A "fifty-six"?

Douglas G. Wilson douglas at NB.NET
Fri Apr 4 00:43:30 UTC 2008

Joel S. Berson wrote:
> In _The House of the Seven Gables_, I find:
> "Though looked upon as a weighty man among his contemporaries, in
> respect of animal substance; and as favored with a remarkable degree
> of fundamental development, well adapting him for the judicial bench,
> we conceive that the modern Judge Pyncheon, if weighed in the same
> balance with his ancestor, would have required at least an
> old-fashioned fifty-six, to keep the scale in equilibrio."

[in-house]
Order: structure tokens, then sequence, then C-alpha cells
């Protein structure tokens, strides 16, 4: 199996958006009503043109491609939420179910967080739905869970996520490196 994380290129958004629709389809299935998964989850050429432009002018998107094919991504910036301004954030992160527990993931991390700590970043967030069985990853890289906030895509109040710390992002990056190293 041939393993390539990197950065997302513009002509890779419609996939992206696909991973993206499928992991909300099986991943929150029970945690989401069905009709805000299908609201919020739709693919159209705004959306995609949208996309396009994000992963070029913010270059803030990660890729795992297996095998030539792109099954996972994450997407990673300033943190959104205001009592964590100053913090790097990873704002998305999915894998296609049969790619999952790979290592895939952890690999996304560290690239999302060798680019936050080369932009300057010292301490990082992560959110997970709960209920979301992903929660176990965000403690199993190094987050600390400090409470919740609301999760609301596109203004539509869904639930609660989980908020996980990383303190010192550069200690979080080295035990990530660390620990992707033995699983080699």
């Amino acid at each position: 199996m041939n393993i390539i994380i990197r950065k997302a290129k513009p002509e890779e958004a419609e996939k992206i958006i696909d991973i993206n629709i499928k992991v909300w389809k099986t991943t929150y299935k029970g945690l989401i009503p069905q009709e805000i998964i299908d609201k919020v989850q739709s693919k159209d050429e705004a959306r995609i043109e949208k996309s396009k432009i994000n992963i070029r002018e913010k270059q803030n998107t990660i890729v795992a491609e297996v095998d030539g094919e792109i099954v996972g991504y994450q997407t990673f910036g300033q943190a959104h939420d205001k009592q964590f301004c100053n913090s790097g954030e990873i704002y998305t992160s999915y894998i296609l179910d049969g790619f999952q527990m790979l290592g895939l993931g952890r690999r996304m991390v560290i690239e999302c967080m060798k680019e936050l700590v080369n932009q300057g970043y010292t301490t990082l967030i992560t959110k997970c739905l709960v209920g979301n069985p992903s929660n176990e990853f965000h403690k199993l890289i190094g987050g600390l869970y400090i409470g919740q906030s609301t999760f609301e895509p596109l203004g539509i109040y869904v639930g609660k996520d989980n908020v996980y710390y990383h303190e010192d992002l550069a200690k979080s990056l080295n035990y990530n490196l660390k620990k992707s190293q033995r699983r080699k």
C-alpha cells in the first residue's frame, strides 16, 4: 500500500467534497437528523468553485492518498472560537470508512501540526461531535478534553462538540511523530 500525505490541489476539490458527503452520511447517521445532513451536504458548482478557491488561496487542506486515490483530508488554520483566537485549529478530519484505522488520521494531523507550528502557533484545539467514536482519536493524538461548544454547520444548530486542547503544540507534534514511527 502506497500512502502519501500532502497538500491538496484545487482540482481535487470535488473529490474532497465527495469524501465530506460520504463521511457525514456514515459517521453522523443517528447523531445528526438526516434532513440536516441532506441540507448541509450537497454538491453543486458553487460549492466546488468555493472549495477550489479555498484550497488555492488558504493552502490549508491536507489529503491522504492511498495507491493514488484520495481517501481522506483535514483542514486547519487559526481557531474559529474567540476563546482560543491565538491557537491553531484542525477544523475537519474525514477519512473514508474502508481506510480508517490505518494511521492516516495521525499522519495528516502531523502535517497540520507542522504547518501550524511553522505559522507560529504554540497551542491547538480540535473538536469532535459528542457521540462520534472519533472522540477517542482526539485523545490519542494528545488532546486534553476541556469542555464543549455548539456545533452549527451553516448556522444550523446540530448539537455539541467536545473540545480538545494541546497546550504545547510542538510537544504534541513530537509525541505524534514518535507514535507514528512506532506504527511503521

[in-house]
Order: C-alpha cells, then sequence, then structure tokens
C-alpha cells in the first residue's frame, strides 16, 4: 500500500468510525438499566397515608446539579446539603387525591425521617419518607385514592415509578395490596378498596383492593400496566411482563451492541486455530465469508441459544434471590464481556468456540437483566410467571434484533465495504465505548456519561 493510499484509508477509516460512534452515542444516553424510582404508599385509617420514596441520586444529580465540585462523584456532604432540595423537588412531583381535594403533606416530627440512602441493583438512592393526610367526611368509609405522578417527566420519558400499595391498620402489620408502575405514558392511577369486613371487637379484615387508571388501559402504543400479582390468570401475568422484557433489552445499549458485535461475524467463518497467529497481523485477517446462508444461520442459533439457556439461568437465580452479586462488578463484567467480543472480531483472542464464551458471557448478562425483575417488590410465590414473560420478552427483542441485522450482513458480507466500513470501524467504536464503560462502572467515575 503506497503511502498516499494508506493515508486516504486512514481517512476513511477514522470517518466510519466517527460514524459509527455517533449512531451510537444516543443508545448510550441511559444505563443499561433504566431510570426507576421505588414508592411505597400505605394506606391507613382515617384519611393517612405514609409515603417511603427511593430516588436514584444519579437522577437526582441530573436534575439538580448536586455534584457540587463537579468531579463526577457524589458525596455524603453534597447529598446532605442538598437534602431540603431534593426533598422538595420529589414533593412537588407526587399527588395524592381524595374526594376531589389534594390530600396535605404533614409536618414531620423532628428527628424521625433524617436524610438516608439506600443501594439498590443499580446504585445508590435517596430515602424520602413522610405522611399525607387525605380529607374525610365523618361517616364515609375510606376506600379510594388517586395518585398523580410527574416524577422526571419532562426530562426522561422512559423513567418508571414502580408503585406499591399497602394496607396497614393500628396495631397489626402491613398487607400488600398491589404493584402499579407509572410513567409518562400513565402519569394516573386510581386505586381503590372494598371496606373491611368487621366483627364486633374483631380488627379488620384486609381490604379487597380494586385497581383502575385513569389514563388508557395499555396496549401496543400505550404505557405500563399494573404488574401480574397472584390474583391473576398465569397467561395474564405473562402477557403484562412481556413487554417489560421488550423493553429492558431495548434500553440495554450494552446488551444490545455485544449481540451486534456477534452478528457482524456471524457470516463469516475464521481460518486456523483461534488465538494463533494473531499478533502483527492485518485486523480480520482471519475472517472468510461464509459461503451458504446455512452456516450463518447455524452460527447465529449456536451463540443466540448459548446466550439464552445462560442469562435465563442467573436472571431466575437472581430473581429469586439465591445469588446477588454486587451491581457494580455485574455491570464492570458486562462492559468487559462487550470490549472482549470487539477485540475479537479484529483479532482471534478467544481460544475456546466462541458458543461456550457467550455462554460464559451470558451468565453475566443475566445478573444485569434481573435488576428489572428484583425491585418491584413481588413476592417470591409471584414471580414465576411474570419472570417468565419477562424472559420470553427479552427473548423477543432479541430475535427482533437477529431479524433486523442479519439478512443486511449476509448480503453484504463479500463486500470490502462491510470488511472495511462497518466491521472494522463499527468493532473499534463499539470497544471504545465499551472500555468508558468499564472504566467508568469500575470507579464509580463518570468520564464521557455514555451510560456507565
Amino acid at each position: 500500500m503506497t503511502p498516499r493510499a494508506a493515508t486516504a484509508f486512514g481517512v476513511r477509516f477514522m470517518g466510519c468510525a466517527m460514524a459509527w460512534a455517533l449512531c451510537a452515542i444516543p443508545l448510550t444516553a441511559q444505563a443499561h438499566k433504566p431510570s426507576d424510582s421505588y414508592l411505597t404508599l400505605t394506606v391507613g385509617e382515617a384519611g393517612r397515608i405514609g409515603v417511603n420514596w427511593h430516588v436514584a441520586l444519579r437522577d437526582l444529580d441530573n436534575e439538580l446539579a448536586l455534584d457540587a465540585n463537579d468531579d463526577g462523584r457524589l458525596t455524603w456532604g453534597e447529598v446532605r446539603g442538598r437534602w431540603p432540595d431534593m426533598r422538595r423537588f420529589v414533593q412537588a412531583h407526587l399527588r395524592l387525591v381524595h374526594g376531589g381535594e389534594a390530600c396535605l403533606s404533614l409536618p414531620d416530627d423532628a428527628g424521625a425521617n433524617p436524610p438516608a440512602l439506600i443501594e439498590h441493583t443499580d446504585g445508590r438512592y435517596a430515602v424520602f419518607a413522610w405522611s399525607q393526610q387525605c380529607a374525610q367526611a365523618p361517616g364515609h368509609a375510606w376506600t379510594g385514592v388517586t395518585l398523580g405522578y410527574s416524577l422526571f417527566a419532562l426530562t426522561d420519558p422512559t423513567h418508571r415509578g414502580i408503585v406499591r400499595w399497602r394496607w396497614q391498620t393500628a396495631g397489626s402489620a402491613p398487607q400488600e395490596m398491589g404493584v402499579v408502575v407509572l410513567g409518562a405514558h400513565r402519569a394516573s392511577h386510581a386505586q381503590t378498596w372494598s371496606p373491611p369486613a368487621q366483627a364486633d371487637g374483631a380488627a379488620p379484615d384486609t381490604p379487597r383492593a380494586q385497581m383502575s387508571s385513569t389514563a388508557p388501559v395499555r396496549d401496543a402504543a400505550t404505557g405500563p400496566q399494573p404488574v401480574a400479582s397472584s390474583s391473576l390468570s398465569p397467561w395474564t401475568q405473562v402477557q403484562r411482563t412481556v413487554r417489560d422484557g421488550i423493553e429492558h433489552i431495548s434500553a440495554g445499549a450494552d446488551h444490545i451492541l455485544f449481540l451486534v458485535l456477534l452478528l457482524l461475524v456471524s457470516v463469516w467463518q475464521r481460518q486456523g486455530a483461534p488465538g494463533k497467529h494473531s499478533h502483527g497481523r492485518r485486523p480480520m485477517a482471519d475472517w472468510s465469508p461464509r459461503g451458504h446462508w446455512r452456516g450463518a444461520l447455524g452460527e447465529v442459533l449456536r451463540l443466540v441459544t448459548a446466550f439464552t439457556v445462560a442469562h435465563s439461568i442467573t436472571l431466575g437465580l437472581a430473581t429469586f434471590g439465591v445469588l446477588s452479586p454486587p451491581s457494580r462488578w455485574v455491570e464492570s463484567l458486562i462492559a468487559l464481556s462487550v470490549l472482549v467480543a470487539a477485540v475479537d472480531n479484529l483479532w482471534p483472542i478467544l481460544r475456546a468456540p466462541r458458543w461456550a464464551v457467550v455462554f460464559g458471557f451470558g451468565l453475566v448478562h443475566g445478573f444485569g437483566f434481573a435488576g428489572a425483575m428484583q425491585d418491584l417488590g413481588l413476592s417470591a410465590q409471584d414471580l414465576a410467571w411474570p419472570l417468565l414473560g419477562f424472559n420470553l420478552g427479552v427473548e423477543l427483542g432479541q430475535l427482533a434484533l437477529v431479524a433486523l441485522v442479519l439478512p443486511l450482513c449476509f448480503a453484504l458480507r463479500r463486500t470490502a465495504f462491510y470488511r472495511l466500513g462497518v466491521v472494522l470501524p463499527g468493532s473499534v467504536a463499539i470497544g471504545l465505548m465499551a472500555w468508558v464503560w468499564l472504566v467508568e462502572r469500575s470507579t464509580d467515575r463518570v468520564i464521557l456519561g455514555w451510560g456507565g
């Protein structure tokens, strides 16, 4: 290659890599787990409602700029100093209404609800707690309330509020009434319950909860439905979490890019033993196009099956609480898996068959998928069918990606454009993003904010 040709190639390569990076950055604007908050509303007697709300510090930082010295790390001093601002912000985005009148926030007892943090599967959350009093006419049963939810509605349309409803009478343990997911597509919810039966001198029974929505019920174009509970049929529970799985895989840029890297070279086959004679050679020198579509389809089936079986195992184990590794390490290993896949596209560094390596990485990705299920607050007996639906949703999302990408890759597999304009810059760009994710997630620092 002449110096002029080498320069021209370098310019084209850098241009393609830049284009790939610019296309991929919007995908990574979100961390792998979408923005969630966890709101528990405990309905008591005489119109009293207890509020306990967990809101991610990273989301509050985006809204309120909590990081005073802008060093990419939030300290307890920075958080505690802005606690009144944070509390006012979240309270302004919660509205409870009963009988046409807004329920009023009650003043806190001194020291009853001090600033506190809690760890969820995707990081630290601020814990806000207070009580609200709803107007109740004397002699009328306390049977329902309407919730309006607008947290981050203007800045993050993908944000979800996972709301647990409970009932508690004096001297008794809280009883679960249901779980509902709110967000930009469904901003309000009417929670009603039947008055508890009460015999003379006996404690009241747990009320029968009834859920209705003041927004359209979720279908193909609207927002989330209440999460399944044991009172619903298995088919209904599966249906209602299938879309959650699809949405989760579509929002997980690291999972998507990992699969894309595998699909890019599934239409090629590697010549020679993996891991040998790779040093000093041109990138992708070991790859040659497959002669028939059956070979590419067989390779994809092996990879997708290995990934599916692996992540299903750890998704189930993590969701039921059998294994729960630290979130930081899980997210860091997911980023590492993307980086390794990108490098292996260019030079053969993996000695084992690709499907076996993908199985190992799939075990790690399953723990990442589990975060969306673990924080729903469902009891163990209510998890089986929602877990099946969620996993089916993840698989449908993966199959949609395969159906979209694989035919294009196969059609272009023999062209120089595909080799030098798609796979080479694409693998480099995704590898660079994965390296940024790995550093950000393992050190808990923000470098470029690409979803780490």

> [And they say Hawthorne was humorless.]
> What is a fifty-six?  Not in OED2.  A weight of 4 stone, I
> assume--but was this a common unit for weights used in a scale,
> perhaps for animals?
> Joel
> ------------------------------------------------------------
> The American Dialect Society - http://www.americandialect.org
"Fifty-six" = "56-pound weight", apparently ... used on a beam scale for
weighing some large passel of merchandise or whatever.

To minimize bogus hits, one can, e.g., search Google Books for
<<fifty-sixes>> between 1800 and 1900: several good examples, some from
famous authors.

-- Doug Wilson

The American Dialect Society - http://www.americandialect.org

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